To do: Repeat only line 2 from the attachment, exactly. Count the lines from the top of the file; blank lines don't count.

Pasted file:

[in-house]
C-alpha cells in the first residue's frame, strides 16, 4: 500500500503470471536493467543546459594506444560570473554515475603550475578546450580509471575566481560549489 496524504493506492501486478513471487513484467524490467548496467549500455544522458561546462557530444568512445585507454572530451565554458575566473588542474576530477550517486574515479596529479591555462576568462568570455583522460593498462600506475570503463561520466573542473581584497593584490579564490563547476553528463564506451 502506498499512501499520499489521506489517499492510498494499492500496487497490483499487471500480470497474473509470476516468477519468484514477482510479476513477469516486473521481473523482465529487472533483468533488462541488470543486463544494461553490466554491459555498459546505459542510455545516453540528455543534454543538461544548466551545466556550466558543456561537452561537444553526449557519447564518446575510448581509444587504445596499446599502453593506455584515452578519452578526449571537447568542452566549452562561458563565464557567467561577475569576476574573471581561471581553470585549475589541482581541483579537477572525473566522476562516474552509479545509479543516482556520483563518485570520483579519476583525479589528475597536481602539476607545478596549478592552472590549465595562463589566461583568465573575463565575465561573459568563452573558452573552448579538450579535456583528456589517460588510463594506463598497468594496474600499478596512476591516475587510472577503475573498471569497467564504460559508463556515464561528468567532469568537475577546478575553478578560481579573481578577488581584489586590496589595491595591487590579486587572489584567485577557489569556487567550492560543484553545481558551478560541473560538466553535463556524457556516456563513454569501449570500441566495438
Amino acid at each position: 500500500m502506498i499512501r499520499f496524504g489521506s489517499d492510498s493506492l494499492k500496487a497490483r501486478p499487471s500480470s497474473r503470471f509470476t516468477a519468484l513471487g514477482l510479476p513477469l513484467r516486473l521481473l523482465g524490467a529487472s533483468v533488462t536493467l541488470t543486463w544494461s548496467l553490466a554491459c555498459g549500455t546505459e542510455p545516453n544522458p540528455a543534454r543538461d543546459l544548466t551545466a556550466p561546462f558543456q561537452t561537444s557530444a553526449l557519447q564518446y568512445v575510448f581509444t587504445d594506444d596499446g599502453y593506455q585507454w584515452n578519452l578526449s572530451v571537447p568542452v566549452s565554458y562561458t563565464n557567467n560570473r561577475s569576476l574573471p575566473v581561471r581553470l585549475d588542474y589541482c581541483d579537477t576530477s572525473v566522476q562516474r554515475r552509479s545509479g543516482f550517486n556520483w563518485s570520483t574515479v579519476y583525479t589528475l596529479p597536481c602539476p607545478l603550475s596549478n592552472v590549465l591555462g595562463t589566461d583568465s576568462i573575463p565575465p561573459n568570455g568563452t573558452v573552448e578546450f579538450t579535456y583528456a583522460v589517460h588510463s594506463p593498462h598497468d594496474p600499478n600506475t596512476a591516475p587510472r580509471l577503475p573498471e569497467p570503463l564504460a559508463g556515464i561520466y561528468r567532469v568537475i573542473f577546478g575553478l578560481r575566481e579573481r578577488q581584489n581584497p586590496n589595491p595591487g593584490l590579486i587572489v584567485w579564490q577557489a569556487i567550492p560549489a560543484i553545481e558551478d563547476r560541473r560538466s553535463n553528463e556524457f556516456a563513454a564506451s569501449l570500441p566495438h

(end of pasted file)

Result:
C-alpha cells in the first residue's frame, strides 16, 4: 500500500503470471536493467543546459594506444560570473554515475603550475578546450580509471575566481560549489 496524504493506492501486478513471487513484467524490467548496467549500455544522458561546462557530444568512445585507454572530451565554458575566473588542474576530477550517486574515479596529479591555462576568462568570455583522460593498462600506475570503463561520466573542473581584497593584490579564490563547476553528463564506451 502506498499512501499520499489521506489517499492510498494499492500496487497490483499487471500480470497474473509470476516468477519468484514477482510479476513477469516486473521481473523482465529487472533483468533488462541488470543486463544494461553490466554491459555498459546505459542510455545516453540528455543534454543538461544548466551545466556550466558543456561537452561537444553526449557519447564518446575510448581509444587504445596499446599502453593506455584515452578519452578526449571537447568542452566549452562561458563565464557567467561577475569576476574573471581561471581553470585549475589541482581541483579537477572525473566522476562516474552509479545509479543516482556520483563518485570520483579519476583525479589528475597536481602539476607545478596549478592552472590549465595562463589566461583568465573575463565575465561573459568563452573558452573552448579538450579535456583528456589517460588510463594506463598497468594496474600499478596512476591516475587510472577503475573498471569497467564504460559508463556515464561528468567532469568537475577546478575553478578560481579573481578577488581584489586590496589595491595591487590579486587572489584567485577557489569556487567550492560543484553545481558551478560541473560538466553535463556524457556516456563513454569501449570500441566495438